Tag Archives: same-sex marriage
There’s an interesting side bar included on page 200 of Timothy Keller’s new book, Center Church: Doing Balanced, Gospel-Centered Ministry in Your City. In light of the pending election, I thought it was a particularly salient point to mull over. Here’s what he says:
James Hunter’s claim that political activism does not typically lead cultural change is supported by an interesting finding in Robert Putnam and David Campbell’s American Grace. Today’s young adults are surprisingly united in saying that one reason they have turned from the church is the antihomosexual activism of the Religious Right. So why are young adults much more liberal in their views regarding homosexuality, so liberal, in fact, that they find the traditional Christian position on sex to be offensive and harmful? Putnam and Campbell, among other reasons, say “TV and the movies normalized homosexuality during the period.” (American Grace, Simon and Schuster, 2010; p.128) In other words, while some Christians were hoping that legislation would change people’s attitudes, it was pop culture, the academic institutions, the arts, and the media that were shaping the popular mind. Public policy is only now beginning to follow suit.
Since James Hunter is seeking to correct an imbalance – an overreliance on politics and activism for cultural change – he could be read as proposing that believers should not be involved in politics or government. This is not what he is doing. Christians have a high calling to represent Christ in all vocations – in the public sphere as well as in the church.
Watch a free webcast with Tim Keller on Friday, October 19th at 3pm EDT – www.TheGospelCoalition.org/CenterChurch
He will be speaking on Center Church and will discuss ministry topics with David Wells and Richard Lints.
Larry Osborne’s advice for innovators and ministry leaders: Larry Osborne is one of the teaching pastors at North Coast Church in southern California. He’s also a well-known serial innovator. In this post he offers ministry leaders and innovators some unlikely advice: “Slow down. You move to fast!” It’s a great post for leaders who oversee ministries that contain lots of smaller ministries. [Shameless plug: Larry's new book, Accidental Pharisees, will be out in two months! Woohoo!]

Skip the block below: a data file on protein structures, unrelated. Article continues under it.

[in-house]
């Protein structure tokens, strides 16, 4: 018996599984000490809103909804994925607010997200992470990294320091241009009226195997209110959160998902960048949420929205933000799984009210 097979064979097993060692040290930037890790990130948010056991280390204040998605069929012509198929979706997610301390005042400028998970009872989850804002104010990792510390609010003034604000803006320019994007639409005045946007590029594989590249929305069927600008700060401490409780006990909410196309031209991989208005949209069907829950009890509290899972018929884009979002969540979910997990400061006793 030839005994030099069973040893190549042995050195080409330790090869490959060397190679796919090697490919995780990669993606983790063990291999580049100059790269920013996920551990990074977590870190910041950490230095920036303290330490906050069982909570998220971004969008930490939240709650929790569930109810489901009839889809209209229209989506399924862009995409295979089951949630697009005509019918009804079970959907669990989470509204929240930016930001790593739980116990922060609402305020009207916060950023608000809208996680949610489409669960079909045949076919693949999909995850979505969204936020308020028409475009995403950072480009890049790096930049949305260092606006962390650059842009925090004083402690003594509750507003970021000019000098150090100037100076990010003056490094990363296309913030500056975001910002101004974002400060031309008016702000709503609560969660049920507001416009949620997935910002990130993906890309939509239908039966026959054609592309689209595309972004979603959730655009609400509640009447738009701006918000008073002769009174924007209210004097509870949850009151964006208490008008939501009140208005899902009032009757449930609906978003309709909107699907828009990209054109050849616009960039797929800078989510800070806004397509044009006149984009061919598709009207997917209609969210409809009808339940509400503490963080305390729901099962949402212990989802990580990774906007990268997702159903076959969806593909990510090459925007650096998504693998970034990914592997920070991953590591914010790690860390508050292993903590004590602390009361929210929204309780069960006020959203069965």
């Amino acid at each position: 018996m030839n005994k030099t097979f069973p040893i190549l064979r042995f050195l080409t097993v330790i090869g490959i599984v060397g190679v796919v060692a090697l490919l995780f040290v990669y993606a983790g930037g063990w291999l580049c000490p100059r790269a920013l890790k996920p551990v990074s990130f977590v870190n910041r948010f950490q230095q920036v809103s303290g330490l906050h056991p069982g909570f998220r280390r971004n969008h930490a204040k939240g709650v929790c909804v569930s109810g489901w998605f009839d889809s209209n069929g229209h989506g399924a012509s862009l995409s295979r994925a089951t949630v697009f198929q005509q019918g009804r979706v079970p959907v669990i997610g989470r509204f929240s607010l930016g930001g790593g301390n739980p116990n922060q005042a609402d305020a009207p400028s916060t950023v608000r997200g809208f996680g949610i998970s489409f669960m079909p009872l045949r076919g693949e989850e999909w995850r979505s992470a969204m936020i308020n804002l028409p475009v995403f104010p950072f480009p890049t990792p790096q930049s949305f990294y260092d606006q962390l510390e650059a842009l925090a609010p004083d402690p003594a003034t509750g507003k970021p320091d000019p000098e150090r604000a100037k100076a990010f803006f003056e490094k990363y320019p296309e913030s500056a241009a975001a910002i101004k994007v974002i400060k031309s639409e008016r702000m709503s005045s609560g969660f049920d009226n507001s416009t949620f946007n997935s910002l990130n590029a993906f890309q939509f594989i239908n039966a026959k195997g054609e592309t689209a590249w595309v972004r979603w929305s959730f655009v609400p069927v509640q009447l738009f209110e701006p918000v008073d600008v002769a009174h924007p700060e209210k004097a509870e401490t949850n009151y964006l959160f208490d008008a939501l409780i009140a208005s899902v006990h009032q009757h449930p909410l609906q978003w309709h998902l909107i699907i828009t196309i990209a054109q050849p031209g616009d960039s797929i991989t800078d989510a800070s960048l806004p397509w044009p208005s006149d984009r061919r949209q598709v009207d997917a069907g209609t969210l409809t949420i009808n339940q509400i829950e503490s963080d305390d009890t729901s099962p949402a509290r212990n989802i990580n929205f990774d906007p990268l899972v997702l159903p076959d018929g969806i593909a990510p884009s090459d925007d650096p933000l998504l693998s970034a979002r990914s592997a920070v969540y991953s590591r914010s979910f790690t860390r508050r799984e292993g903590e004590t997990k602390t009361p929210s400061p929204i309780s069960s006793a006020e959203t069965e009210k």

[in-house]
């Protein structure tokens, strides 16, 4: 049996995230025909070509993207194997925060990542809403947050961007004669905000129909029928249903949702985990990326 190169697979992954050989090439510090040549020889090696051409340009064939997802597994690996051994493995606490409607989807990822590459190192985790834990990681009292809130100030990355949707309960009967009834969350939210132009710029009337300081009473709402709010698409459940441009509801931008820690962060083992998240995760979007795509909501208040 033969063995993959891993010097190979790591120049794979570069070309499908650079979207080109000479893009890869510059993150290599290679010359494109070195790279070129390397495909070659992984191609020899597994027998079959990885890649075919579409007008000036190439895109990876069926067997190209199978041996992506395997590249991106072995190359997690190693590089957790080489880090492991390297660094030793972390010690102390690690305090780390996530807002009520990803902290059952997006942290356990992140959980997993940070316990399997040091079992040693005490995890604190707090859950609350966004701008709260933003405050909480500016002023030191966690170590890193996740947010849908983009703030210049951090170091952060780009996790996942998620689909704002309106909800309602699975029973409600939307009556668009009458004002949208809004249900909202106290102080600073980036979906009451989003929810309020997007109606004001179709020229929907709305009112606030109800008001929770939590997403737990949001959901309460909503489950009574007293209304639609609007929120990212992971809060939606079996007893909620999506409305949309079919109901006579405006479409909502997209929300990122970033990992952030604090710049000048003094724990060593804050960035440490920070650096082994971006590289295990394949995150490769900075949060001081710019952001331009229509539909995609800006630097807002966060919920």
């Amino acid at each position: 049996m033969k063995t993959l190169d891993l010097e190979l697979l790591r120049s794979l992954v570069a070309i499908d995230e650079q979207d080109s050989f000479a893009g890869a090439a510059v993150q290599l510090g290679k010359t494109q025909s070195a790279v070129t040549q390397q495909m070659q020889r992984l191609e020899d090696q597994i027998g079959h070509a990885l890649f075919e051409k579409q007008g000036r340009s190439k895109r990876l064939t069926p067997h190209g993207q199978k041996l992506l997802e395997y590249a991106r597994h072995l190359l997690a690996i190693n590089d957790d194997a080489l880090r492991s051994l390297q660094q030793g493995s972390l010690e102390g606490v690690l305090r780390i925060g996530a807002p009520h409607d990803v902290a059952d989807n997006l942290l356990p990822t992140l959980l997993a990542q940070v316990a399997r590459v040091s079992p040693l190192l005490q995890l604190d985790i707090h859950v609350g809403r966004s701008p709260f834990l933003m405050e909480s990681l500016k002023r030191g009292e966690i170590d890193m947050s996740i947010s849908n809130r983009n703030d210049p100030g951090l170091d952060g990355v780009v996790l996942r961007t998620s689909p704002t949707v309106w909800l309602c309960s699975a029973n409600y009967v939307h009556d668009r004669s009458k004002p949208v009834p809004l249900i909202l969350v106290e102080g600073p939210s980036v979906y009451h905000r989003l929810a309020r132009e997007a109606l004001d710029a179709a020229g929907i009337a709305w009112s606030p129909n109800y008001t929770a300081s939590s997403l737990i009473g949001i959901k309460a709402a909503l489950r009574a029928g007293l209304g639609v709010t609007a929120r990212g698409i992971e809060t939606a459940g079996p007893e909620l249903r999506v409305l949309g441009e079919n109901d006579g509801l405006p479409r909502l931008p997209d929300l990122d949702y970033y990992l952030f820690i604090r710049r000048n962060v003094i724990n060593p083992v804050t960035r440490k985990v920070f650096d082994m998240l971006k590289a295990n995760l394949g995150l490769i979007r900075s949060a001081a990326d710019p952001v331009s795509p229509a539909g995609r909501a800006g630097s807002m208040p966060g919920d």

Sticky Faith at Saddleback: Kurt Johnston leads the Student Ministries Team at Saddleback Church. In this blog he talks about why and how Saddleback is making intentional steps to break down the silos between their youth ministries and adult ministries. It’s a really intriguing post, especially considering that Kurt ministers in such a unique church. What he’s proposing would seem much easier for a smaller church to do, not a big one. What’s extra cool about the post is that he mentions how much he appreciates Sticky Faith and the work of Kara Powell and the others at F.Y.I.
A Better Conversation about Homosexuality: This article from Christianity Today talks about three different authors views on how the church should address the topic of homosexuality. It’s heady-er (is that a word?) than the average CT article, but it’s a good one. Our author, Wesley Hill, is one of the three discussed.
The Hardest Sermons You’ll Ever Have to Preach: The Gospel Coalition recently posted a new review of this book. Douglas Sean O’Donnell from New Covenant Church in Naperville, IL is the reviewer. If you’ve not seen this book and you are a preacher you’ve got to go check it out. It’s a ‘have-handy-on-my-shelf’ type of resource created by some of today’s leading preachers.